Judge rules chairlift pusher not guilty by reason of insanity
A 32-year-old former Aspen resident who threw a snowboarder off an Aspen Highlands chairlift last winter was found not guilty of attempted assault Monday by reason of insanity.
Aspen District Judge Chris Seldin made the ruling after first finding probable cause to charge Thomas Proesel with attempted first-degree assault and then listening to a state psychologist, who interviewed Proesel and testified that he was insane Jan. 17 when he pushed the snowboarder off the lift.
“It’s clear from (the psychologist’s) report that Mr. Proesel was, at the time of the incident, experiencing a mental state that rendered him incapable of forming the culpable mental state (to commit attempted first-degree assault),” Seldin said.
Seldin ordered that Proesel turn himself in to the Colorado Mental Health Institute at Pueblo by noon today. The judge allowed Proesel’s father to drive him to the facility from Aspen, where he appeared in court Monday.
Proesel is originally from the Chicago area but lived in Aspen since at least 2012, according to property records.
He threw the 28-year-old snowboarder off the Loge Peak chairlift at Aspen Highlands about 9:30 a.m. on Jan. 17, a powder day, after the snowboarder made an innocuous comment about skiers being better able to get face-shots of fresh powder than snowboarders. The snowboarder fell 20 to 25 feet but landed in a pile of fresh snow and was not injured.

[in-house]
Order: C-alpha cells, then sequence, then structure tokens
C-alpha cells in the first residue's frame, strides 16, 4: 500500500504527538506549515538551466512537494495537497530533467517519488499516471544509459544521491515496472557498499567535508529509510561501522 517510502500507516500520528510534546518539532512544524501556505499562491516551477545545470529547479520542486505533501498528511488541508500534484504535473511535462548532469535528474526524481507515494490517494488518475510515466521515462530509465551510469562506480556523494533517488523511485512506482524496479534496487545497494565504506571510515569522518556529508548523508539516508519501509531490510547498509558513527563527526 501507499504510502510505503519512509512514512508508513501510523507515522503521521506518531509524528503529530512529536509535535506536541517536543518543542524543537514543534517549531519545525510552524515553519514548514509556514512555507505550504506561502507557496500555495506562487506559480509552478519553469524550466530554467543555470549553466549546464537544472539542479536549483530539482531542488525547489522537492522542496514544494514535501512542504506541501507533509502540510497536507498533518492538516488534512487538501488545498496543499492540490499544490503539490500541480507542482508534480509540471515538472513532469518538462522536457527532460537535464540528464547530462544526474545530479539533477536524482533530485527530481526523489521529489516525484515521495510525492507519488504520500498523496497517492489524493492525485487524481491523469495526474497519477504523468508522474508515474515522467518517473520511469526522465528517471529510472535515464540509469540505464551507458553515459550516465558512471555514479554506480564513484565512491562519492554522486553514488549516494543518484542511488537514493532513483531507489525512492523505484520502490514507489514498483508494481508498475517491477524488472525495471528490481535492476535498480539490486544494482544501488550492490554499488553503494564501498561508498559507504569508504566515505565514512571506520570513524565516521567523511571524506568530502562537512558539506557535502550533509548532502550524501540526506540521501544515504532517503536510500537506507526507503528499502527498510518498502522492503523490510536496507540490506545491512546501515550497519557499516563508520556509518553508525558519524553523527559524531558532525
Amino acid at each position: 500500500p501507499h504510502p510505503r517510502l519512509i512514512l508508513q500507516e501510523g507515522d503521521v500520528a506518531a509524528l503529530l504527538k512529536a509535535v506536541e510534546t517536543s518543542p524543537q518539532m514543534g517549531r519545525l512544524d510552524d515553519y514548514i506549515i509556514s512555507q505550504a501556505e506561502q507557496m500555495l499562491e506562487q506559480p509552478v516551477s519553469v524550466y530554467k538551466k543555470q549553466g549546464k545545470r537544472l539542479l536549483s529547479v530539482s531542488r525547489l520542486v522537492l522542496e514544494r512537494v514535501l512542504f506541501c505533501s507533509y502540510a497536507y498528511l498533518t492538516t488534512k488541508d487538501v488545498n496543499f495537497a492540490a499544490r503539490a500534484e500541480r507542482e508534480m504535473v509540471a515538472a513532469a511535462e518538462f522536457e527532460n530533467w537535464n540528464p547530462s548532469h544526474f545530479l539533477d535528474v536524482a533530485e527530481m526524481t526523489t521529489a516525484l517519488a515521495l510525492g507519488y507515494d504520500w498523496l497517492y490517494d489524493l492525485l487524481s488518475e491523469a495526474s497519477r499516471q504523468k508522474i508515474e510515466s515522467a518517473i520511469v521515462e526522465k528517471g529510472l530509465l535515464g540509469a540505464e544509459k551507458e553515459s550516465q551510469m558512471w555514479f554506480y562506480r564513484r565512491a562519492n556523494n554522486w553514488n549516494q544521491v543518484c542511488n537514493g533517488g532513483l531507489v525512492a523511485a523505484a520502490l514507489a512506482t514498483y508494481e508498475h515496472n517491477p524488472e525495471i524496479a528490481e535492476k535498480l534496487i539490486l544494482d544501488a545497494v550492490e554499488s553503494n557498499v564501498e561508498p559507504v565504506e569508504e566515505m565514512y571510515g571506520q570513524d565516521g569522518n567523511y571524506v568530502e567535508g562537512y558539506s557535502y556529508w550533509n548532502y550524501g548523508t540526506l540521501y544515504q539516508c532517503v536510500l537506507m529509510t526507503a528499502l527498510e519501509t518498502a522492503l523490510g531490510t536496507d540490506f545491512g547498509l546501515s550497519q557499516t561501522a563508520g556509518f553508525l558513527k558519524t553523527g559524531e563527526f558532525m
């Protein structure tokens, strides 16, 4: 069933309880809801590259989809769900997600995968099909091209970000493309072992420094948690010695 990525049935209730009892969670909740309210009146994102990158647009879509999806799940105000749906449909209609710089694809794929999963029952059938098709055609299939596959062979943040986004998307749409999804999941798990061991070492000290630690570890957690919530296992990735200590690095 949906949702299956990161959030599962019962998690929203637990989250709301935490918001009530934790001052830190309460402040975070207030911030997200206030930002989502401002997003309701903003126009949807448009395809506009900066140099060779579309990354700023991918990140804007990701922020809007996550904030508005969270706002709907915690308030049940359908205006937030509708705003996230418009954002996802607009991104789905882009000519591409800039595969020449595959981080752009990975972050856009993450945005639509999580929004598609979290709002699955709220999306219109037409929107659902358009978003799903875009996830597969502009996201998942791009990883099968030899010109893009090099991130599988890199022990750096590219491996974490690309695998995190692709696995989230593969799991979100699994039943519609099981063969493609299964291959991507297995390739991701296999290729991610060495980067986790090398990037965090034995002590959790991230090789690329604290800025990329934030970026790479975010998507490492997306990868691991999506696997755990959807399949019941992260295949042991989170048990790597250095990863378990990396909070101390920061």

The incident occurred near the top of the lift, and Proesel was able to ski away after tossing the snowboader, despite a lift operator stopping the chair. Pitkin County sheriff’s deputies were able to track him down using video footage from another lift and information from a scanner that read Proesel’s ski pass before he got on the lift.
On Monday, Aspen prosecutor Andrea Bryan played a tape recording of Proesel’s initial contact with a Pitkin County sheriff’s deputy over the phone. At first, Proesel tells Deputy Jesse Steindler he’s too busy to meet with him and didn’t know why he was calling.
When Steindler says he wants to talk about an incident at Aspen Highlands, Proesel said, “This guy was threatening me.” He then talks about a man in Salt Lake City who was “a potential T-word,” which a sheriff’s office investigator later said he learned was shorthand for “terrorist.”
Steindler asked if it was the same man on the lift as in Salt Lake City. Proesel said no, but that he knew the man on the lift “was looking for me” and it scared him.
“They’re always around,” Proesel told the deputy. “They’re trying to circle me up when I go into a bar. They close in on me. They’ve been doing it since I’ve lived here.”
Proesel told Steindler the snowboarder grabbed him, then fell off the chairlift.
“I’m just scared, OK?” Proesel said over the phone. “I don’t know what’s going on.”
Dr. Charles Harrison, a psychologist with the Colorado Mental Health Institute at Pueblo, interviewed Proesel for 31/2 hours in May and diagnosed him with schizophrenia and another psychotic disorder based on mania he’s exhibited over the past 10 years or so. Proesel had previously been diagnosed with both schizophrenia and bipolar disorder, Harrison said.